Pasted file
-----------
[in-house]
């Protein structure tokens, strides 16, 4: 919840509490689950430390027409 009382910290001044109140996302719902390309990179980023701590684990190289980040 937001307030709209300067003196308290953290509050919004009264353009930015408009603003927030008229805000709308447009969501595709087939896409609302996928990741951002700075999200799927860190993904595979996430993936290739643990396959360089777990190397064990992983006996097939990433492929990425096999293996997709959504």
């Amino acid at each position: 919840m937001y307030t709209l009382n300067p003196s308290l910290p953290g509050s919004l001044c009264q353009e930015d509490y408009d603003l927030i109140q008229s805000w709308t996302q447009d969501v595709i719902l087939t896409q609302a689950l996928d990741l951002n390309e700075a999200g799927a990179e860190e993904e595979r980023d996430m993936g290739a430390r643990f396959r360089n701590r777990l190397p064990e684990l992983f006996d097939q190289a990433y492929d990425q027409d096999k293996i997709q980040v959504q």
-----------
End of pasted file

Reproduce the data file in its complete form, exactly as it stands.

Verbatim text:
[in-house]
């Protein structure tokens, strides 16, 4: 919840509490689950430390027409 009382910290001044109140996302719902390309990179980023701590684990190289980040 937001307030709209300067003196308290953290509050919004009264353009930015408009603003927030008229805000709308447009969501595709087939896409609302996928990741951002700075999200799927860190993904595979996430993936290739643990396959360089777990190397064990992983006996097939990433492929990425096999293996997709959504």
């Amino acid at each position: 919840m937001y307030t709209l009382n300067p003196s308290l910290p953290g509050s919004l001044c009264q353009e930015d509490y408009d603003l927030i109140q008229s805000w709308t996302q447009d969501v595709i719902l087939t896409q609302a689950l996928d990741l951002n390309e700075a999200g799927a990179e860190e993904e595979r980023d996430m993936g290739a430390r643990f396959r360089n701590r777990l190397p064990e684990l992983f006996d097939q190289a990433y492929d990425q027409d096999k293996i997709q980040v959504q």